Advertising, indeed all film, wants much more than a realistic representation of colour. Colourists’ talents lie in manipulating the hues, lightness, saturations and contrasts to create the most evocative images possible, building layers of nuance and emotion on the raw footage. “It’s about creating atmosphere and mood,” says Paul. “It’s there most of the time. We just have to bring it out.”
On top of this there’s the challenge, particularly relevant to those colourists working in advertising, of dealing with a suite full of people with different opinions. Sometimes a grading suite can contain a director, a DOP, creatives, creative directors, and even clients. There’s something about too many cooks to be said in that situation.
It’s a particular kind of person that can sit in the middle of seven people criticising your work, but it’s important to remember who’s boss. Humility is a must, no matter how revered a colourist may be. Seamus is philosophical about it. “If you’re too fragile it’s not going to go well. You’ve got to take it and make something else and ultimately convince them that what you’ve done is good for them.”
A good colourist must also have to have a talent for diplomacy, as the many voices in the suite often clash. “Sometimes you get real disagreements,” says George. “You’ve got to learn when to pipe up and when not to.” Balancing these opinions, working out where allegiances lie and who has the final say are all key.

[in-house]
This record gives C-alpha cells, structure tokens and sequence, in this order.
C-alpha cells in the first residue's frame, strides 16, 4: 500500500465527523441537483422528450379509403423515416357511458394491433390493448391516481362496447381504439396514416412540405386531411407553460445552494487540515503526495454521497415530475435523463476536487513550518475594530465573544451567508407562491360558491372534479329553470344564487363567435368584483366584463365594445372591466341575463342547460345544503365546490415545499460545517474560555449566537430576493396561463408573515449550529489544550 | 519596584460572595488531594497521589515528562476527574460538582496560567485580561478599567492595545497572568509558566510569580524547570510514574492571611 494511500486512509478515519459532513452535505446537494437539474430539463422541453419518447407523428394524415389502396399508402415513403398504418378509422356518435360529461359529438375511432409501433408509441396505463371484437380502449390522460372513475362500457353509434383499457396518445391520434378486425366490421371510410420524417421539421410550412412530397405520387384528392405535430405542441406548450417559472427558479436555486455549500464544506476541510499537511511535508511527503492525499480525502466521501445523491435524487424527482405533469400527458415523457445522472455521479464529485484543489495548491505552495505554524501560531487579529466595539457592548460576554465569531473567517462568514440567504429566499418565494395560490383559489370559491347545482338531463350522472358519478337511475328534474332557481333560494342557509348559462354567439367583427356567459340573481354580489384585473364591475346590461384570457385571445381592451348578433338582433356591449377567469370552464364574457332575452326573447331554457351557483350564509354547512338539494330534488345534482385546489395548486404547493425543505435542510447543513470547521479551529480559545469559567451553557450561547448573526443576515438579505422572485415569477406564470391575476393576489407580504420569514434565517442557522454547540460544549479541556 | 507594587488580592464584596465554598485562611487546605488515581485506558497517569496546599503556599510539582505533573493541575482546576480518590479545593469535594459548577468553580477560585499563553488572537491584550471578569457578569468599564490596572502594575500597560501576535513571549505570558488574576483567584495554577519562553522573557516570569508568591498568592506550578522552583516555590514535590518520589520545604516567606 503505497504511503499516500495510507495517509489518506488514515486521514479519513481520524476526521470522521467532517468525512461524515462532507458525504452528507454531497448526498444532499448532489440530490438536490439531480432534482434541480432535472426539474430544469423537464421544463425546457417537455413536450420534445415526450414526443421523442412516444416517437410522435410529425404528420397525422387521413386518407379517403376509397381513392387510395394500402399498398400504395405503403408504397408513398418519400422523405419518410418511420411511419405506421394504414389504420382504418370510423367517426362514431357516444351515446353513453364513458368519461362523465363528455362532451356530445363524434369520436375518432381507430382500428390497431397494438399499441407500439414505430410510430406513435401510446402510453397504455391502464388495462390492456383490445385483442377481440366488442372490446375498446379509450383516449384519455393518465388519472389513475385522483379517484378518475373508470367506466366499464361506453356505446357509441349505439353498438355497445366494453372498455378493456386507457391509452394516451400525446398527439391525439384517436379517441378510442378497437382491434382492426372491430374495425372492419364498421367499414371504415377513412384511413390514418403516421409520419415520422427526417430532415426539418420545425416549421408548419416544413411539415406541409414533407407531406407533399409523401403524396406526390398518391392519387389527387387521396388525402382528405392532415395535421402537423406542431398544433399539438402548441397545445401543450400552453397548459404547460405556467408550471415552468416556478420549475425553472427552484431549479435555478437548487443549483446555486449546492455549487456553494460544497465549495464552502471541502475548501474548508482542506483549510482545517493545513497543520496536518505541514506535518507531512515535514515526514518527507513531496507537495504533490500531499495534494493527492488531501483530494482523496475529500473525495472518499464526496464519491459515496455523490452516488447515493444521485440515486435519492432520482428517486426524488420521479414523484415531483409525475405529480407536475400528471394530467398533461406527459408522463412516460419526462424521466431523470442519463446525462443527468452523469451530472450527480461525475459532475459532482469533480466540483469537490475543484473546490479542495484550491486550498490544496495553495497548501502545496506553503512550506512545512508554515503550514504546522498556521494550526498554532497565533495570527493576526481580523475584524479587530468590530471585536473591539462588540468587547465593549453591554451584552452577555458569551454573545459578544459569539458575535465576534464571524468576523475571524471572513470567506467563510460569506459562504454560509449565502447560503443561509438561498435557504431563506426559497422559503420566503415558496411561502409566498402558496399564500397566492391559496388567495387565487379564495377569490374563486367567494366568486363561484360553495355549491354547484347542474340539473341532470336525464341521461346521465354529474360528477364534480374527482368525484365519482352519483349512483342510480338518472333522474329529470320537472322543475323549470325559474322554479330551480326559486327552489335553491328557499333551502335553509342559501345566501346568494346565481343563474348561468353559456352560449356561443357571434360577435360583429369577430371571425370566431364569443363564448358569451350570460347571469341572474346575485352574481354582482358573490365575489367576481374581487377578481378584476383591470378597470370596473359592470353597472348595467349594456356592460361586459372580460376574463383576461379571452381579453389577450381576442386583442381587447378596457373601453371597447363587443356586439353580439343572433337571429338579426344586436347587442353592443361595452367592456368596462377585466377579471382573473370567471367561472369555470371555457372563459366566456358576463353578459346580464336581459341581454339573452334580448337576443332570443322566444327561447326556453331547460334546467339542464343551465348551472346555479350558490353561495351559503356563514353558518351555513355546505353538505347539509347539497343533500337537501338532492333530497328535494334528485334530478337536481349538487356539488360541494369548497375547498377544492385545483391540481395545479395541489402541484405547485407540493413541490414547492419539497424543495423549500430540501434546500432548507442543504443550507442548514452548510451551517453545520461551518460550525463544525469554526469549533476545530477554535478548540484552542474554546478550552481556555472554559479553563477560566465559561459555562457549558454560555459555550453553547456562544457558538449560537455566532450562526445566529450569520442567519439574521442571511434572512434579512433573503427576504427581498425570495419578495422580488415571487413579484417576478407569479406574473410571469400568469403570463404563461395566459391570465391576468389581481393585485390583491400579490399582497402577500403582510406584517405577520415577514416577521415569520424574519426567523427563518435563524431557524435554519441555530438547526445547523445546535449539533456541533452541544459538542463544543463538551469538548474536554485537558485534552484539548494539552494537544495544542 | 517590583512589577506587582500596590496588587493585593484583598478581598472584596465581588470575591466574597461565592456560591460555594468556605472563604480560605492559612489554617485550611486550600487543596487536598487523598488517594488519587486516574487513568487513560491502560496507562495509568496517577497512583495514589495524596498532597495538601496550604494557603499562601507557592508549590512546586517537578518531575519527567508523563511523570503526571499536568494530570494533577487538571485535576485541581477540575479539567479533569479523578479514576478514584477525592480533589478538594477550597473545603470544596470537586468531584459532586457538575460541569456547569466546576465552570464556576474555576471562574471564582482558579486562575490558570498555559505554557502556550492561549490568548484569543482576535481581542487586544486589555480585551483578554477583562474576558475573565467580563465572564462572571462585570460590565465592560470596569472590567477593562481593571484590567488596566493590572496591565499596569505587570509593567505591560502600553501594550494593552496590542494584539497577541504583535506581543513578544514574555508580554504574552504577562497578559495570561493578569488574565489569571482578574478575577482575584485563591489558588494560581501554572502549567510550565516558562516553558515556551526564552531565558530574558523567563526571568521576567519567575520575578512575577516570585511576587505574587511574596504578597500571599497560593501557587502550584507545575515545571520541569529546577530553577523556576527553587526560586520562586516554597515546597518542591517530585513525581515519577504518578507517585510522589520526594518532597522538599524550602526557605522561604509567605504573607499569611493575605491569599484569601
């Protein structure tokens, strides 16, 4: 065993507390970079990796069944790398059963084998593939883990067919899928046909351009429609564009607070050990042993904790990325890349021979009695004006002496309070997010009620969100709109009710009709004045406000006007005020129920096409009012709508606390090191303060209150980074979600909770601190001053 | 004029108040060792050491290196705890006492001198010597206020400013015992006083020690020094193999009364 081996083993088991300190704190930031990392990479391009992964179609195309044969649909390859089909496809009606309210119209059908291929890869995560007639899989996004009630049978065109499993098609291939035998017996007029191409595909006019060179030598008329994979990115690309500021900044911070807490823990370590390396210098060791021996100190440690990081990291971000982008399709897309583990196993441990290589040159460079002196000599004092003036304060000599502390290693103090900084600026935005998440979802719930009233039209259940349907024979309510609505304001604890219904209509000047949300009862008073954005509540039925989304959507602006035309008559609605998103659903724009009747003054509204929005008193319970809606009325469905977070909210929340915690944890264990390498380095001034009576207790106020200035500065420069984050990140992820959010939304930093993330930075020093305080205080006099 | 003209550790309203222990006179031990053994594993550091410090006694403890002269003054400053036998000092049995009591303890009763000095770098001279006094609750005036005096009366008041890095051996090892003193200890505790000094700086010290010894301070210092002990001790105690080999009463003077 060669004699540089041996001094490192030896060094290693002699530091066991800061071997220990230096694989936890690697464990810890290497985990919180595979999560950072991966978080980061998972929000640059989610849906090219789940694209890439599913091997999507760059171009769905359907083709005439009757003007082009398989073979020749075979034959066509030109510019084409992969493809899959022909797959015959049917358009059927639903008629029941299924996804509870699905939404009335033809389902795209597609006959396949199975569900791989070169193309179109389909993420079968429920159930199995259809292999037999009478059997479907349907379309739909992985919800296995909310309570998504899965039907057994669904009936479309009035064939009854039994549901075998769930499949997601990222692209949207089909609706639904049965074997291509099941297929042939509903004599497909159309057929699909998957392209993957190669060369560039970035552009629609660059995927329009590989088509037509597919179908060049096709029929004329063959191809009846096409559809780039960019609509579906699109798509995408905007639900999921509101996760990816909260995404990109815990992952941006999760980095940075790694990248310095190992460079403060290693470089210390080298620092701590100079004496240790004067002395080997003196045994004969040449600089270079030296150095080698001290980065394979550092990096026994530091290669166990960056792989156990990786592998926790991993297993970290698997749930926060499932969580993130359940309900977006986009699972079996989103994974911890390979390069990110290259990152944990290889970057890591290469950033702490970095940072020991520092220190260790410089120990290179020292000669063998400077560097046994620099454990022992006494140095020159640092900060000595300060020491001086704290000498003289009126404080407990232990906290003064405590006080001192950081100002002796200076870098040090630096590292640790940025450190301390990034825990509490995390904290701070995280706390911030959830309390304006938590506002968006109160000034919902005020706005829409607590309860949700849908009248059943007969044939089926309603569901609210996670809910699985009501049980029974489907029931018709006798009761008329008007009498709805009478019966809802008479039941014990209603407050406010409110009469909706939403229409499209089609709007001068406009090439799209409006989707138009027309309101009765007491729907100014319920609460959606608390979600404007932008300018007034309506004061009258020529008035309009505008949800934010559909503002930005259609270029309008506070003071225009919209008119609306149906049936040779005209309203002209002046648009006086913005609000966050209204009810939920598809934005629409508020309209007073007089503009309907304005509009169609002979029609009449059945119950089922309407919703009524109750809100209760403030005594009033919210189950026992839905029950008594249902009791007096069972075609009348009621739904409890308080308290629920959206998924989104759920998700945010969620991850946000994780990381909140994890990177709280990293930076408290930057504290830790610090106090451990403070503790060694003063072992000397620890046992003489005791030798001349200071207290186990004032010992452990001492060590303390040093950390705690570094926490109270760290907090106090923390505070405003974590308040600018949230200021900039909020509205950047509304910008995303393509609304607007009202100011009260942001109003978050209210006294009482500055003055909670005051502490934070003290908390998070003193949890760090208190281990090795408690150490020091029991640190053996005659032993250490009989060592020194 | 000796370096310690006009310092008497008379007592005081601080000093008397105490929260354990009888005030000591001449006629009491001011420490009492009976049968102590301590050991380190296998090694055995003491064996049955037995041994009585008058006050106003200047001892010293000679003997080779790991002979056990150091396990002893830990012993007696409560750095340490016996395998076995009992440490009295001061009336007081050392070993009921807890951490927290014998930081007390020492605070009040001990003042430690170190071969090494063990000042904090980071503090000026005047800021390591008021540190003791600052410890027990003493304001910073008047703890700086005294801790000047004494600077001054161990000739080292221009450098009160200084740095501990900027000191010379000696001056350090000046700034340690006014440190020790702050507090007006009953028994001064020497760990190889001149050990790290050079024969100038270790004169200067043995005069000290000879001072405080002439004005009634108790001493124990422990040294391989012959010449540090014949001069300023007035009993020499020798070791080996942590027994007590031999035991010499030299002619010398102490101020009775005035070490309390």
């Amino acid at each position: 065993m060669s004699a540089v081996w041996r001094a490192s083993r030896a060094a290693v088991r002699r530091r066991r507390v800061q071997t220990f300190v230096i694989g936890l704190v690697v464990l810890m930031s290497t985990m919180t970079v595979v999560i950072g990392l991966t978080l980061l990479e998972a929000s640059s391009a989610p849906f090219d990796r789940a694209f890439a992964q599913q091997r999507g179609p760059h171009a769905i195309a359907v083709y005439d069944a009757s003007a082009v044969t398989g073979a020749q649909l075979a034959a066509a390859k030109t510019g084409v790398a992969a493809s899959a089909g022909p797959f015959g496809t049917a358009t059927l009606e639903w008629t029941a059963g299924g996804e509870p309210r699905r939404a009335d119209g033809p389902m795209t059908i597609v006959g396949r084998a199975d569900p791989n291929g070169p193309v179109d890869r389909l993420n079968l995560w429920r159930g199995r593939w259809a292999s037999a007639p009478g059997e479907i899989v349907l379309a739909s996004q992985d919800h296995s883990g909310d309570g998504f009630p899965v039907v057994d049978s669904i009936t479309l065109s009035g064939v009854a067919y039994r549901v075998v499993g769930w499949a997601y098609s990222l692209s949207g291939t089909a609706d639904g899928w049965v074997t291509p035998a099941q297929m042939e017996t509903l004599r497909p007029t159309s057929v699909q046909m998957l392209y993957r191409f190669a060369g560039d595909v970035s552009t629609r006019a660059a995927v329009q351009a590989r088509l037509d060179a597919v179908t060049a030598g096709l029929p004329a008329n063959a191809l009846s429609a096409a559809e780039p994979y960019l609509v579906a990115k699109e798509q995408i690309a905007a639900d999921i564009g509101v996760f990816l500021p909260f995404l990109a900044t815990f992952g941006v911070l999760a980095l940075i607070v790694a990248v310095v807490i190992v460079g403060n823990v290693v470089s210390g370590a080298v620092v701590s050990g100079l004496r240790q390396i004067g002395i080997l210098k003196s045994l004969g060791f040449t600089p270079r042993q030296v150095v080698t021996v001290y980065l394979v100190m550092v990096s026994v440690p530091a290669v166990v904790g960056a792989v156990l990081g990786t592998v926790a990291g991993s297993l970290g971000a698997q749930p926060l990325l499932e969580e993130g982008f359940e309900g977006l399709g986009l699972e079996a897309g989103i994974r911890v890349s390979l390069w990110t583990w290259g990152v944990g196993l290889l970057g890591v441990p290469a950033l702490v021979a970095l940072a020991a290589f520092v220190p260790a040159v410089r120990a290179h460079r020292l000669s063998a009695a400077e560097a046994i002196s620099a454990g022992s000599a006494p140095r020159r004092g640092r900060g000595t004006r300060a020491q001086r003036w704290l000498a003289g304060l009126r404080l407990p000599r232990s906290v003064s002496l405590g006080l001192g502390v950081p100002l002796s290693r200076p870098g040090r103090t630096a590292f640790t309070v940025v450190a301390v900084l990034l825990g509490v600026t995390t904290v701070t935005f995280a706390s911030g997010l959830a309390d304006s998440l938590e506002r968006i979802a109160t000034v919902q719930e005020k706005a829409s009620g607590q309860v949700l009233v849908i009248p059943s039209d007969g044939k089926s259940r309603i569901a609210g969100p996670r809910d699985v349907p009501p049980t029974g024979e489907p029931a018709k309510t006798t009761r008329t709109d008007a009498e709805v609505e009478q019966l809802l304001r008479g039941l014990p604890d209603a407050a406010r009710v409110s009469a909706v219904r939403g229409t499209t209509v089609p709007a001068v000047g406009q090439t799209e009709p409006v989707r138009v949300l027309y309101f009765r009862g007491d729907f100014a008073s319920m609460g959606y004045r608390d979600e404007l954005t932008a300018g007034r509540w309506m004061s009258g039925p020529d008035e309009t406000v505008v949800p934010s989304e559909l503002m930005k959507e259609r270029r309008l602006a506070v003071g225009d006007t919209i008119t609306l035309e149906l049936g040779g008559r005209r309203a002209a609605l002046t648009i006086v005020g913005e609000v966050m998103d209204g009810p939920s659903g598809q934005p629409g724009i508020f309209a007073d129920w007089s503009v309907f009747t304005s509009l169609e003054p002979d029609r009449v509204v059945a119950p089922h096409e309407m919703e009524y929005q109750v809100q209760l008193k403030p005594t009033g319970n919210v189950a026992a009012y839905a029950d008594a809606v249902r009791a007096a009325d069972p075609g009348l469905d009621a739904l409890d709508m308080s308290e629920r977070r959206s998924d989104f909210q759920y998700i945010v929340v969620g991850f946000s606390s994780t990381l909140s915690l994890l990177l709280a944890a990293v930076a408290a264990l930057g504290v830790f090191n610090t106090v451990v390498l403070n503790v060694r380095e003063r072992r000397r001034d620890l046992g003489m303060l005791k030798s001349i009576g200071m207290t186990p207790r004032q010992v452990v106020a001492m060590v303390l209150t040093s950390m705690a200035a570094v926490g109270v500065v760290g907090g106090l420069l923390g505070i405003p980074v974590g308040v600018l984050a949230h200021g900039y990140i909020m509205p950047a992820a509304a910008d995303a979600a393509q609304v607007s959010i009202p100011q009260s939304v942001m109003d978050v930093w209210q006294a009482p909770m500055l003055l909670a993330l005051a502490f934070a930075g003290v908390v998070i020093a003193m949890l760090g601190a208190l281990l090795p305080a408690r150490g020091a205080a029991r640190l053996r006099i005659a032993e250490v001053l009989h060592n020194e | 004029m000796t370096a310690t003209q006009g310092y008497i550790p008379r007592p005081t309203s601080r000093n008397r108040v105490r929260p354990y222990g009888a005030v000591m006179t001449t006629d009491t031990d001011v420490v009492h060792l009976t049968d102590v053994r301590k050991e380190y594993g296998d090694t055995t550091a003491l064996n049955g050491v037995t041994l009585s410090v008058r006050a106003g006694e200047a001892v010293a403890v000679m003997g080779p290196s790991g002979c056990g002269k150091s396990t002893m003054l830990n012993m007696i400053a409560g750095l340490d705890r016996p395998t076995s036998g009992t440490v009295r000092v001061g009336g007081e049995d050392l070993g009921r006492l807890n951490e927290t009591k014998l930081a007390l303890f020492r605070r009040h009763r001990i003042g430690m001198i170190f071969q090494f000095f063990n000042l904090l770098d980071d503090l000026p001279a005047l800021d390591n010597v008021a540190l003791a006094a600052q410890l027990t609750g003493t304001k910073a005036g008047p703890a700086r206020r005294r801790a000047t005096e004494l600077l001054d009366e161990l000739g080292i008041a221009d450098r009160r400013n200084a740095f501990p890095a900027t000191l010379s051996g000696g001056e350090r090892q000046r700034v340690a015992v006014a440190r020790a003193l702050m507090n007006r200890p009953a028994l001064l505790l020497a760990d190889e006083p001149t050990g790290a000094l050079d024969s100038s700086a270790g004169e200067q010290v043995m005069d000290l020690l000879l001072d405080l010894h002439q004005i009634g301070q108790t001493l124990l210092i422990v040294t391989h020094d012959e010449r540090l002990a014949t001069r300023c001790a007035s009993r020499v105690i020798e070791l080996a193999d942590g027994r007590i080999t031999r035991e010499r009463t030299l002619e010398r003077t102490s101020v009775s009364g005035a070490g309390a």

That said it’s important to know when to say no politely and convincingly. The sofa dwellers may think they know best, but a good colourist can show them the full potential of an image. Jean-Clement notes that sometimes people say they’re happy with the flat offline footage, straight off the camera. “They got used to the offline and think it is what serves the piece,” he says. “I have to make a call as to whether I should respect their choice or push them somewhere they didn’t imagine they could go.”
On top of all this a colourist must also be a translator. Lay advertising people don’t speak the language of colour, so graders have to work out what they mean. Seamus finds it amusing. “There are generic terms like ‘warm’ and ‘cold’, but you hear things like ‘fizz more red’, ‘a tad’, ‘a natch.’” George gets ‘fluffy’, ‘muddy’ and ‘milky’ a lot. “A lot of them contradict,” he says. “‘I want it soft but contrasty.’ Fortunately, sometimes they bring you references.”
Some of these skills rely on raw talent, or a certain kind of personality. It’s probably true that only a small handful of people have the right combination of attributes to make it work. But it also takes years to become a successful colourist, which is why the top ones are all at least the wrong side of 30, if not much older.
Experience is vital for learning what works. There are so many variables and every grade provides a unique set. There is no easy way to learn, the colourists say. You just have to practice your craft. “When you’ve been doing this for a number of years, any film that is brought to you, you know straight away how it’s going to work,” says Jean-Clement.
Some solutions are to do with the science and psychology of colour (Jean-Clement says that if someone wants something more blue, sometimes adding yellow next to it does the job). Others are subtle tricks of diplomacy, like George knowing when to step into a tense disagreement and when to stay out of it.